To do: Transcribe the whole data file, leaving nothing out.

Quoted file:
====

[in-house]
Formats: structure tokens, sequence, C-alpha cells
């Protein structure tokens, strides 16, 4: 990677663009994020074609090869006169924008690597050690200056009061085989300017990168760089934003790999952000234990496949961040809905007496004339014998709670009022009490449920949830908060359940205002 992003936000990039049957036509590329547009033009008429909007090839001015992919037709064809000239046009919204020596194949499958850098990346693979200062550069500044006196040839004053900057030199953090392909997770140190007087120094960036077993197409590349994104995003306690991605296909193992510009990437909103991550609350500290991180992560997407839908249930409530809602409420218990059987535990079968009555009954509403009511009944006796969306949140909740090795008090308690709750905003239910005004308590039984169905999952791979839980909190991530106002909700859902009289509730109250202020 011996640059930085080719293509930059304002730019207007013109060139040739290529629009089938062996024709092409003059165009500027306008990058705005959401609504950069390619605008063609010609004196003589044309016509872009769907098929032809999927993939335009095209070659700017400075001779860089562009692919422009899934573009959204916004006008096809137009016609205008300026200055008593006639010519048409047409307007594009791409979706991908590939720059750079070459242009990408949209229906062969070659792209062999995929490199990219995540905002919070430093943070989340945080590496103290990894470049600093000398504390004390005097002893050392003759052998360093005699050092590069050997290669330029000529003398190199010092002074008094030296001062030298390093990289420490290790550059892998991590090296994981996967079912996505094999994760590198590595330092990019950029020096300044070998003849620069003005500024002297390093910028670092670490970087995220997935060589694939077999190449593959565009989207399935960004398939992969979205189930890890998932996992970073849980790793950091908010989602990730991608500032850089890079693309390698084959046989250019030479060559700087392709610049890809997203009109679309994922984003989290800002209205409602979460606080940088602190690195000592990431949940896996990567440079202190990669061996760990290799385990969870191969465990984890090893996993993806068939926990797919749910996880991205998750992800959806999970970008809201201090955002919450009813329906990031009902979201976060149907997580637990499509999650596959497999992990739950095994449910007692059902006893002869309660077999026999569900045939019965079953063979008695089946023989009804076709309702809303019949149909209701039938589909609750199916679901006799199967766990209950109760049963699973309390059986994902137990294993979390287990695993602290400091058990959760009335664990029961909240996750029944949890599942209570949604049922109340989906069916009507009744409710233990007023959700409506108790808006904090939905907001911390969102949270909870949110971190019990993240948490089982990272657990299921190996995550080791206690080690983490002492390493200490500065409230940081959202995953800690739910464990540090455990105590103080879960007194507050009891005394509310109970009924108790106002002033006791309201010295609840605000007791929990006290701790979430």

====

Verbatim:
[in-house]
Formats: structure tokens, sequence, C-alpha cells
């Protein structure tokens, strides 16, 4: 990677663009994020074609090869006169924008690597050690200056009061085989300017990168760089934003790999952000234990496949961040809905007496004339014998709670009022009490449920949830908060359940205002 992003936000990039049957036509590329547009033009008429909007090839001015992919037709064809000239046009919204020596194949499958850098990346693979200062550069500044006196040839004053900057030199953090392909997770140190007087120094960036077993197409590349994104995003306690991605296909193992510009990437909103991550609350500290991180992560997407839908249930409530809602409420218990059987535990079968009555009954509403009511009944006796969306949140909740090795008090308690709750905003239910005004308590039984169905999952791979839980909190991530106002909700859902009289509730109250202020 011996640059930085080719293509930059304002730019207007013109060139040739290529629009089938062996024709092409003059165009500027306008990058705005959401609504950069390619605008063609010609004196003589044309016509872009769907098929032809999927993939335009095209070659700017400075001779860089562009692919422009899934573009959204916004006008096809137009016609205008300026200055008593006639010519048409047409307007594009791409979706991908590939720059750079070459242009990408949209229906062969070659792209062999995929490199990219995540905002919070430093943070989340945080590496103290990894470049600093000398504390004390005097002893050392003759052998360093005699050092590069050997290669330029000529003398190199010092002074008094030296001062030298390093990289420490290790550059892998991590090296994981996967079912996505094999994760590198590595330092990019950029020096300044070998003849620069003005500024002297390093910028670092670490970087995220997935060589694939077999190449593959565009989207399935960004398939992969979205189930890890998932996992970073849980790793950091908010989602990730991608500032850089890079693309390698084959046989250019030479060559700087392709610049890809997203009109679309994922984003989290800002209205409602979460606080940088602190690195000592990431949940896996990567440079202190990669061996760990290799385990969870191969465990984890090893996993993806068939926990797919749910996880991205998750992800959806999970970008809201201090955002919450009813329906990031009902979201976060149907997580637990499509999650596959497999992990739950095994449910007692059902006893002869309660077999026999569900045939019965079953063979008695089946023989009804076709309702809303019949149909209701039938589909609750199916679901006799199967766990209950109760049963699973309390059986994902137990294993979390287990695993602290400091058990959760009335664990029961909240996750029944949890599942209570949604049922109340989906069916009507009744409710233990007023959700409506108790808006904090939905907001911390969102949270909870949110971190019990993240948490089982990272657990299921190996995550080791206690080690983490002492390493200490500065409230940081959202995953800690739910464990540090455990105590103080879960007194507050009891005394509310109970009924108790106002002033006791309201010295609840605000007791929990006290701790979430």